Hepatocellular carcinoma (HCC) is the fifth most common malignance in the world.1 And its death rate has gradually risen in both sexes for the past 10 years.2 Tumor recurrence and metastasis are the two landmark events, which make tumor a locally growing disease into a systemic and life-threatening one. Owing to its high incidence of metastasis, HCC has been the third leading causes of cancer death in China.3 Therefore, it is imperative to find out metastatic biomarkers and cells for HCC early diagnosis and intervention.

Recently cancer stem cells (CSCs) are widely accepted as the initiating cells or seeds of tumor, which have been confirmed not only related to carcinogenesis but also to tumor progress. Like normal stem cells, CSCs usually possess self-renewal and multi-lineage potentials, and finally resulting in tumor heterogeneity, metastasis and drug resistance.4 Although intensive effects have been made in the past decades, there still no unique phenotype of HCC CSCs was identified. However, HCC cells expressing high level of a specific antigen, such as PROM1 (CD133),5 THY1 (CD90),6 epithelial cell adhesion molecule (EpCAM)7 and CD24,8 often exhibit cancer stem-like property, attribute to tumor metastasis and result in a dismal clinical prognosis. So, to define the roles of these side populations in HCC growth and metastasis was deadly needed at present.

MicroRNAs (miRNAs) are endogenous small noncoding RNAs, which can regulate gene expression at post-transcriptional level.9, 10, 11 Like protein-coding mRNAs, miRNAs have been proven as key players in different dimensions in CSCs reprogramming and induction.12, 13 Several miRNAs were revealed having distinctively roles on self-renewal and pluripotent maintaining of CSCs.14 In our previous studies, miR-612, a pleiotropic noncoding RNA, was found to suppress HCC stemness by reducing tumorsphere number and size as well as clone formation in soft agar, relieving drug resistance to cisplatin and 5-fluorouracil, and inhibiting HCC local invasion and distant metastasis through a EMT-regulated signal pathway.15, 16 Here we reported that Sp1/Nanog signaling pathway was another novel one, directly modulated by miR-612 in HCC CSCs reprogramming.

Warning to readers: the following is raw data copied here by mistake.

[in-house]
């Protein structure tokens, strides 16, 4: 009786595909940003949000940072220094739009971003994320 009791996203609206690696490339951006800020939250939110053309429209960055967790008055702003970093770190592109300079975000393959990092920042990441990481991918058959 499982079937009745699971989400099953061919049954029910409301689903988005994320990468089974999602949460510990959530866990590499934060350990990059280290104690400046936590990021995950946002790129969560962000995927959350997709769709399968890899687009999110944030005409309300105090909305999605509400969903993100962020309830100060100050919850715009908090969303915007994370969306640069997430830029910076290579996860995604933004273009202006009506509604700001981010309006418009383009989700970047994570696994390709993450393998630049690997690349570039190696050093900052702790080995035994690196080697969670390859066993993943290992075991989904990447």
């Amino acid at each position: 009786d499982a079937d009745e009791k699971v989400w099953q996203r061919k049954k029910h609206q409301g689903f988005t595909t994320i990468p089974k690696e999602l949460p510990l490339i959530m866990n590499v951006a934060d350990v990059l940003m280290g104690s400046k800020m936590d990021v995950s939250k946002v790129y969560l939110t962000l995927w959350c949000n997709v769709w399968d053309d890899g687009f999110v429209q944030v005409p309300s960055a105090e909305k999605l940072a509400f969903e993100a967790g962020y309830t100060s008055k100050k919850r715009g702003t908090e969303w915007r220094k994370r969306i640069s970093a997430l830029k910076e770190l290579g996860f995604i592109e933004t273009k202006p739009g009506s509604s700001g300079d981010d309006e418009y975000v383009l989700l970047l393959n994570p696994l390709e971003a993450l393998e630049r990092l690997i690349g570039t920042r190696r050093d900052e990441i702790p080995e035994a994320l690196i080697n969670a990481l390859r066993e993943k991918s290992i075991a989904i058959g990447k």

MiR-612 inhibited EpCAM and CD133 expression in HCC

In the latest study we found that miR-612 significantly attenuated the forming abilities of non-attached tumor spheroids, decreased chemo-sensitivity against cisplatin and 5-fluorouracil, hampered HCC growth and metastasis in NOD/SCID mice.16 These findings imply that miR-612 could be a pivotal regulator of HCC stemness. To study its roles deeply, two postulated biomarkers of CSCs, EpCAM and CD133, were surveyed in miR-612 operated cells.5, 7, 17 After HepG2, a cell line with high endogenous miR-612 level and HCCLM3, a cell line with low endogenous miR-612 level were treated with miR-612 inhibitor (miR-612-i) and mimic (miR-612-o), respectively, the protein levels of EpCAM and CD133 in miR-612-i HepG2 cells were remarkably upregulated, whereas significantly downregulated in miR-612-o HCCLM3 cells compared with those wild type (WT) and scramble transfected cells (negative control, NC) (Figure 1a). Similar results were observed in the mRNA levels. In detail, treatment with miR-612-i resulted in significant increase of EpCAM by 1.0-fold (P<0.01, Figure 1b) and of CD133 by 1.7-fold (P<0.001, Figure 1b) in HepG2 cells. But the mRNA levels of EpCAM, CD133 were decreased by 0.7-fold (P<0.001) and 0.3-fold (P<0.01), respectively, in miR-612-o HCCLM3 cells (Figure 1c). In addition, the fluorescence intensities of both biomarkers were strikingly increased in miR-612-i cells (Figure 1d), and vice versa in miR-612-o cells (Figure 1e). Together, these data reminded us once again that miR-612 did have a negative role on CSCs programming in HCC.

Figure 1
figure 1

The inverse correlation between miR-612 and EpCAM, CD133. (a) Western blot analysis. (b) qRT-PCR. (c) Immunofluorescence staining to evaluate the expression levels of EpCAM, CD133 in transfected with miR-612 mimics, inhibitor and negative control in HCCLM3 and HepG2 cells. Scale bar: 50 μm. Statistical analysis by Student's t-test (**P<0.01, ***P<0.001)

miR-612 negatively regulated Nanog in HCC